Movie Plot – IT: In the summer of 1989, a group of bullied kids join forces to destroy a shape-shifting monster that disguises itself as a clown and preys on the children of Derry, their small town in Maine.

Director: Andy Muschietti
Writers: Chase Palmer, Cary Joji Fukunaga, Gary Dauberman, Stephen King
Cast: Bill Skarsgård, Jaeden Martell, Finn Wolfhard, Sophia Lillis, Jeremy Ray Taylor, Jack Dylan Grazer, Wyatt Oleff

A remake

Stephen King’s first-thick horror novel, IT, was first filmed in 1990. Those who decide to revisit this two-part mini-series (which was made for television) years after the fact quickly come to the conclusion that the acting and special effects are hopelessly outdated. Thanks to Tim Curry’s memorable performance, the whole thing has not previously fallen into oblivion.

For a long time, the series was able to survive by capitalizing on the nostalgic feelings of its viewers, but secretly, It was long overdue for a fresh remake. However, I’m amazed that many people I know weren’t actually aware of the old mini-series. On the other hand, I’ve actually never seen it myself, but I did know about its existence.

The Losers Club

Remarkable is the choice to stick to the original series’s story structure, not that of Stephen King’s book. Thus, with this first It movie, the creators focus only on the childhood years of the characters. They leave out the part about their adulthood altogether. Consequently, this works to their advantage because it turns out to be a good decision. It is easier for the viewers to follow.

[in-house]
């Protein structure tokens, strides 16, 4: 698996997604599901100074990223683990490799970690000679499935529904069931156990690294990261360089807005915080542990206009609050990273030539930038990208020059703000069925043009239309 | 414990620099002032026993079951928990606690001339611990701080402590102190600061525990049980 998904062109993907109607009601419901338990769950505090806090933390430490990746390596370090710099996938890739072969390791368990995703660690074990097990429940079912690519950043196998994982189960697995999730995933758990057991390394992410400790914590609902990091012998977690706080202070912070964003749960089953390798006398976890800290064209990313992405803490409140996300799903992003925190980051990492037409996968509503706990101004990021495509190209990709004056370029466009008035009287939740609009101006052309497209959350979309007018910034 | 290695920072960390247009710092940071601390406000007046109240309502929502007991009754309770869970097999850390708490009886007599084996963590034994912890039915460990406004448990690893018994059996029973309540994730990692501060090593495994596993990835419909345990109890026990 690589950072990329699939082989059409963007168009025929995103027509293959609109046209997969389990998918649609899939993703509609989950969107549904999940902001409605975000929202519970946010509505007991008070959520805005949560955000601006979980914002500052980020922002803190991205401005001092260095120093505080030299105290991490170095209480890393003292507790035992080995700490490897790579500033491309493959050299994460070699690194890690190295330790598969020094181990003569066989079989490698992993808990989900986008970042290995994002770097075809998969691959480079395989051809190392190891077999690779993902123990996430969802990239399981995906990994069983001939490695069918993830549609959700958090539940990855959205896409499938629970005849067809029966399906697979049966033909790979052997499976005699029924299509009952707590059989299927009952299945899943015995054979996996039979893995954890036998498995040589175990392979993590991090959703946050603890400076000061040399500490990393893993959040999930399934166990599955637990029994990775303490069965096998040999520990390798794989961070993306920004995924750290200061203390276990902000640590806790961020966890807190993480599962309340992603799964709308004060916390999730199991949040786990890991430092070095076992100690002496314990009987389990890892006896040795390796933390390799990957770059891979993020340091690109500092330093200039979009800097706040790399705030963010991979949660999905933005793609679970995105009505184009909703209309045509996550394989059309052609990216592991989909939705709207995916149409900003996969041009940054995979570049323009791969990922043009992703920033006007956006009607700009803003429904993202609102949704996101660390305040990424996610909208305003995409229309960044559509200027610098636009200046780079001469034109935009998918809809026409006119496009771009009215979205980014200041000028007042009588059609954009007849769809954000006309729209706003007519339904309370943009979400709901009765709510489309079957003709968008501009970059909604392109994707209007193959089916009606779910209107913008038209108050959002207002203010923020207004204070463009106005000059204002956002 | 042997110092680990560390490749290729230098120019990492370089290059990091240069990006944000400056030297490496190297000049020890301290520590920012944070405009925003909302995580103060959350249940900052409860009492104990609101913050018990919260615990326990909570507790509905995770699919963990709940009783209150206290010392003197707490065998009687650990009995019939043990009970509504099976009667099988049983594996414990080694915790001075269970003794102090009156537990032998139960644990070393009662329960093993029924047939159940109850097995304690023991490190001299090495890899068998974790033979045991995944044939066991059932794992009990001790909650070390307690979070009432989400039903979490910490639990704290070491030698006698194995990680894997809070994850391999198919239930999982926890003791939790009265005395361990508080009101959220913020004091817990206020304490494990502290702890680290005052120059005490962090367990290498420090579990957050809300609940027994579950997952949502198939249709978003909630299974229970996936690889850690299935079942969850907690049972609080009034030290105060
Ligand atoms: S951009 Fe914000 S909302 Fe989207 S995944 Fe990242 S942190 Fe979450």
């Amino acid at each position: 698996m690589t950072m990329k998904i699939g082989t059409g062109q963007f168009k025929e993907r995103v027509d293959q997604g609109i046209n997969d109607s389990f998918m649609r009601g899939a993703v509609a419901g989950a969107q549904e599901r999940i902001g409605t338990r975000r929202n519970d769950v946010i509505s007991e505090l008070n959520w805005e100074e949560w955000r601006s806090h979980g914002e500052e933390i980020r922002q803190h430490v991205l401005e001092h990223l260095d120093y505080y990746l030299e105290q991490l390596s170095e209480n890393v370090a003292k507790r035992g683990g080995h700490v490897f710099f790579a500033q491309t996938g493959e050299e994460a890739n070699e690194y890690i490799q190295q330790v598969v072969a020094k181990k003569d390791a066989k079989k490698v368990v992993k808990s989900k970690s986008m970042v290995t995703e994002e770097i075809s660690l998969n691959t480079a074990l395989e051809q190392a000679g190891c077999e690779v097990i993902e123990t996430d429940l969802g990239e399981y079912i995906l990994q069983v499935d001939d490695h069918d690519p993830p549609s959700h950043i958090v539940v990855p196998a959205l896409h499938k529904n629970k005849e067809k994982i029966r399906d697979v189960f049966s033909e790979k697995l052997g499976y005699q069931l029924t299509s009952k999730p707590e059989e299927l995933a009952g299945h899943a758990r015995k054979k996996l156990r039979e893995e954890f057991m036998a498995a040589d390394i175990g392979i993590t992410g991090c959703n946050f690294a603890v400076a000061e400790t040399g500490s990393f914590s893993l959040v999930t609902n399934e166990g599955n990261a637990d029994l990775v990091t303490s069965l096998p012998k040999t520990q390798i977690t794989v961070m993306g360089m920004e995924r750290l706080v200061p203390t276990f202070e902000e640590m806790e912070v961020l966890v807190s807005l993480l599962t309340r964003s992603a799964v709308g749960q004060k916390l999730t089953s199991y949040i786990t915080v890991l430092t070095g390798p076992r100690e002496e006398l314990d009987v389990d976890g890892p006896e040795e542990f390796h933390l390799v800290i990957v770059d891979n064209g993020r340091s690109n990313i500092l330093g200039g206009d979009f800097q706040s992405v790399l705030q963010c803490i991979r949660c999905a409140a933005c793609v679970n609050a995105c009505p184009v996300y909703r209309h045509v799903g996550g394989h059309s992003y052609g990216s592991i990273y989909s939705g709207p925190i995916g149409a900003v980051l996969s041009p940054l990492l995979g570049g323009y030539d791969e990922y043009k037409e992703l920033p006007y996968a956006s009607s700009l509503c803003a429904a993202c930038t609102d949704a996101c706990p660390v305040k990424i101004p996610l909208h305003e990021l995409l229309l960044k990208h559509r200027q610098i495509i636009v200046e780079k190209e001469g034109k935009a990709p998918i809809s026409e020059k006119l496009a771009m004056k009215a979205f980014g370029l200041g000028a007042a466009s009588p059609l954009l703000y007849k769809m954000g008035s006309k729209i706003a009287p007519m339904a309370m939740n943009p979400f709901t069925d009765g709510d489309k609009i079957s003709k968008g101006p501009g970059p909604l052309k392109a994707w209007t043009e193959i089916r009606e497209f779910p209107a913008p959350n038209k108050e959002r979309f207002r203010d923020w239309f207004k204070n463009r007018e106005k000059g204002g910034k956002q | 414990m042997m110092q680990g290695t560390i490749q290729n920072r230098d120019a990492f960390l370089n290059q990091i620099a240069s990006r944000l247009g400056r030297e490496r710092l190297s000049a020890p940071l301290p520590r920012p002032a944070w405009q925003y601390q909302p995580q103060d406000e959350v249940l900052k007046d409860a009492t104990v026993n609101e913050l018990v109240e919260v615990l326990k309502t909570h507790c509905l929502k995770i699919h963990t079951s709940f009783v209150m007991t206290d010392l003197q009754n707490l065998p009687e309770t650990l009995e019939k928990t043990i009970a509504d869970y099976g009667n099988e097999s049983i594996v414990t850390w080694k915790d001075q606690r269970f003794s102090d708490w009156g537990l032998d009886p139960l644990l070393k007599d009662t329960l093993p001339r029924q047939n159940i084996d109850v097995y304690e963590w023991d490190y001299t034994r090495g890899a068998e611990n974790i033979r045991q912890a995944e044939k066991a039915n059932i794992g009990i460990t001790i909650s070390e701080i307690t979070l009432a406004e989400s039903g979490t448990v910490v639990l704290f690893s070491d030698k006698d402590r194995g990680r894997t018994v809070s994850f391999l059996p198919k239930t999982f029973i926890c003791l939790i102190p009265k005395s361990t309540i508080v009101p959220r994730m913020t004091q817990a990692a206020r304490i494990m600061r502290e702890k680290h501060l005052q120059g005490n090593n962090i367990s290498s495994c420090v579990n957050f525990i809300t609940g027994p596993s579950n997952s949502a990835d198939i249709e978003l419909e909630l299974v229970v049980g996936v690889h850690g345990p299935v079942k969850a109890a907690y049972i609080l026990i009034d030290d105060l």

The seven young main characters who call themselves the “Losers Club” are all struggling with their own problems. Director Andy Muschietti takes a pleasant amount of time to give each of them a solid grounding, one by one. This is where this horror film excelled for me. The camaraderie between the kids was really quite well done. As a result, this made for a very entertaining horror film.


After the introductory round, each “loser’s” confrontation with his or her greatest fear inevitably follows. Pennywise takes advantage of this and turns into your worst nightmare. Because the nature of the fears vary quite a bit, from fear of contamination to sexual abuse, a kind of mosaic of all different mini horror movies is created. This variety of horrors is not only very entertaining to watch, it also keeps the pace of the story.

The seven cowards eventually find a common enemy in the form of Pennywise, a demonic force who has taken the form of a clown. The hell-raiser lives off the phobias of children and therefore sows death and destruction in the small town of Derry, located in the U.S. state of Maine.

A solid cast

Largely IT, is a coming-of-age story. There is a lot of space given over to the day-to-day concerns of the high school student’s life. Think friendships, calf love, bullying, loneliness, you name it. Most importantly, the adolescents learn to overcome their fears and not run away from each other. It provides this horror film with a certain depth, which is unfortunately absent from many of its genre counterparts.

The acting skills of the young cast members are good across the board. Aided by a screenplay that takes the experiences of these adolescents seriously, the actors manage to present their shrewd dialogues in a natural way. But it’s the antagonist Pennywise that sticks in mind the most, afterward. Bill Skarsgård plays the horror clown with sardonic delight. In doing so, he interprets the character in a completely different way than Tim Curry did for the mini-series. Skarsgård’s Pennywise is unpredictable and much grimmer. Plus, he looks sickly with that devilish grimace on his face and drools dripping from his lower lip. Now that’s what I call perfect casting.


IT is a refreshing take on the horror genre and one of the best film adaptations of Stephen King’s books. It is entertaining from start to finish.